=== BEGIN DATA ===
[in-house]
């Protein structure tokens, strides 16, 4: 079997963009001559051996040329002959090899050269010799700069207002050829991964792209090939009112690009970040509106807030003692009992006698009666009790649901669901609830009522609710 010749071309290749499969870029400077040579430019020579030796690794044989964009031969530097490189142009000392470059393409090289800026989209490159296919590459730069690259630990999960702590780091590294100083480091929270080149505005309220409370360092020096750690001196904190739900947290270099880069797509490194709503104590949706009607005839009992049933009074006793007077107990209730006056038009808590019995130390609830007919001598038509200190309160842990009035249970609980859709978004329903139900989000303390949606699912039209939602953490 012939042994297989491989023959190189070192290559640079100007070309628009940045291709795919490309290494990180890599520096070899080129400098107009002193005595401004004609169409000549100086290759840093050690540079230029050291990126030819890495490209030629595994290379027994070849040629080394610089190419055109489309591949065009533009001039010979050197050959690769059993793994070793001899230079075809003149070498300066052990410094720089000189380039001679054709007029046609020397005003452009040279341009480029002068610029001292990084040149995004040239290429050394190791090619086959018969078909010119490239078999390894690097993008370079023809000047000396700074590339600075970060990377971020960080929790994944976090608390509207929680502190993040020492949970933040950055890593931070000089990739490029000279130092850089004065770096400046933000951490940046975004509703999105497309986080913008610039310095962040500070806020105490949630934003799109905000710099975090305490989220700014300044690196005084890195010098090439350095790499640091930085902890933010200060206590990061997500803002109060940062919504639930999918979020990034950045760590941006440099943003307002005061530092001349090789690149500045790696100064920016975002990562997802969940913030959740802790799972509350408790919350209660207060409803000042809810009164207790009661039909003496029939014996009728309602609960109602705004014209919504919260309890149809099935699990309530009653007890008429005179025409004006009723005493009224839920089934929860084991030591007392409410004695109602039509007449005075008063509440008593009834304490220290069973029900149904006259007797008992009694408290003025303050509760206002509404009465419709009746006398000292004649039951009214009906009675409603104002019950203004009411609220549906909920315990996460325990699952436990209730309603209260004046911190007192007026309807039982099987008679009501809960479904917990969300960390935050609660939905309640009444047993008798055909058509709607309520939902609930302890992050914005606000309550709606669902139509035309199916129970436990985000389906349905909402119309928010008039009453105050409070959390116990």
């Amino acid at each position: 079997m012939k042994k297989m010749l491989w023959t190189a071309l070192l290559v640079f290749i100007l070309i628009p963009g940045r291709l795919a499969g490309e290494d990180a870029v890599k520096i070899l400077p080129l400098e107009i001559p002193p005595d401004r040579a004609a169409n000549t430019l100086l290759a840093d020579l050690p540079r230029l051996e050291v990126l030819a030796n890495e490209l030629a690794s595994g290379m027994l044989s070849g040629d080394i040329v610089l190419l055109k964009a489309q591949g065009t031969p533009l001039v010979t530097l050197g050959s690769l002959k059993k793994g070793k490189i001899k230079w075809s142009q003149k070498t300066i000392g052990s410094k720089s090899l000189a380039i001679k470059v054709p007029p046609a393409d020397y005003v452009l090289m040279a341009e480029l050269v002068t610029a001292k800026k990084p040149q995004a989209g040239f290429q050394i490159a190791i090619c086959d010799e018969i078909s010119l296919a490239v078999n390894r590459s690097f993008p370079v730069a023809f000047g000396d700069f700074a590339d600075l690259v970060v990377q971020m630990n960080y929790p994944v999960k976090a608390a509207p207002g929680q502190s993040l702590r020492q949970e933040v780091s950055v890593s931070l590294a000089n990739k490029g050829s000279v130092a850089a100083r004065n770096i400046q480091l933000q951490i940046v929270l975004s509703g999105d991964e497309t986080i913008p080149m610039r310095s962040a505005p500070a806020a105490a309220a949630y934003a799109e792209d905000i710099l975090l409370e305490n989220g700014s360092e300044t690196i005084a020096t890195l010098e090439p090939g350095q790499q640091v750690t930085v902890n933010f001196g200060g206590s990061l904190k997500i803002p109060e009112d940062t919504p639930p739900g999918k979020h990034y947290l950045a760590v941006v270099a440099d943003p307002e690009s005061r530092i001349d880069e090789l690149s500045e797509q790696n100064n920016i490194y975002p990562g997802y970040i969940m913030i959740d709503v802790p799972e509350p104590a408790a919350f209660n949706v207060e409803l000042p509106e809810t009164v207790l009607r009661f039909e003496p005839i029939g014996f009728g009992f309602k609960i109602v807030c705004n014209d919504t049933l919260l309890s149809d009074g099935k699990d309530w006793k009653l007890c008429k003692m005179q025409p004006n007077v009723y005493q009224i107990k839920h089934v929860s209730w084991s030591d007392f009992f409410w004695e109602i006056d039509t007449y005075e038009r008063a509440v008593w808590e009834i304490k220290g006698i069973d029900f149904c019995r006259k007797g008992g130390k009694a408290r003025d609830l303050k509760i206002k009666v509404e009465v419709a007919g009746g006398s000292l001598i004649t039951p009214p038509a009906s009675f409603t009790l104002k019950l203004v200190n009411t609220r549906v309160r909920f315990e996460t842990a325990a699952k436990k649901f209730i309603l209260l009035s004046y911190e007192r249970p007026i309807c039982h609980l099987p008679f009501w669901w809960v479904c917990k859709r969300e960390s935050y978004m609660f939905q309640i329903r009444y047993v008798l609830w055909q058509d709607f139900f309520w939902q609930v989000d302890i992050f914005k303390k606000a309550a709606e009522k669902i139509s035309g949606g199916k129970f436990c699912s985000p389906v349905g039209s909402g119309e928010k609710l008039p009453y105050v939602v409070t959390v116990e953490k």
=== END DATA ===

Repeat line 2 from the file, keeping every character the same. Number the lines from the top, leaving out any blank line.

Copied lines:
């Protein structure tokens, strides 16, 4: 079997963009001559051996040329002959090899050269010799700069207002050829991964792209090939009112690009970040509106807030003692009992006698009666009790649901669901609830009522609710 010749071309290749499969870029400077040579430019020579030796690794044989964009031969530097490189142009000392470059393409090289800026989209490159296919590459730069690259630990999960702590780091590294100083480091929270080149505005309220409370360092020096750690001196904190739900947290270099880069797509490194709503104590949706009607005839009992049933009074006793007077107990209730006056038009808590019995130390609830007919001598038509200190309160842990009035249970609980859709978004329903139900989000303390949606699912039209939602953490 012939042994297989491989023959190189070192290559640079100007070309628009940045291709795919490309290494990180890599520096070899080129400098107009002193005595401004004609169409000549100086290759840093050690540079230029050291990126030819890495490209030629595994290379027994070849040629080394610089190419055109489309591949065009533009001039010979050197050959690769059993793994070793001899230079075809003149070498300066052990410094720089000189380039001679054709007029046609020397005003452009040279341009480029002068610029001292990084040149995004040239290429050394190791090619086959018969078909010119490239078999390894690097993008370079023809000047000396700074590339600075970060990377971020960080929790994944976090608390509207929680502190993040020492949970933040950055890593931070000089990739490029000279130092850089004065770096400046933000951490940046975004509703999105497309986080913008610039310095962040500070806020105490949630934003799109905000710099975090305490989220700014300044690196005084890195010098090439350095790499640091930085902890933010200060206590990061997500803002109060940062919504639930999918979020990034950045760590941006440099943003307002005061530092001349090789690149500045790696100064920016975002990562997802969940913030959740802790799972509350408790919350209660207060409803000042809810009164207790009661039909003496029939014996009728309602609960109602705004014209919504919260309890149809099935699990309530009653007890008429005179025409004006009723005493009224839920089934929860084991030591007392409410004695109602039509007449005075008063509440008593009834304490220290069973029900149904006259007797008992009694408290003025303050509760206002509404009465419709009746006398000292004649039951009214009906009675409603104002019950203004009411609220549906909920315990996460325990699952436990209730309603209260004046911190007192007026309807039982099987008679009501809960479904917990969300960390935050609660939905309640009444047993008798055909058509709607309520939902609930302890992050914005606000309550709606669902139509035309199916129970436990985000389906349905909402119309928010008039009453105050409070959390116990």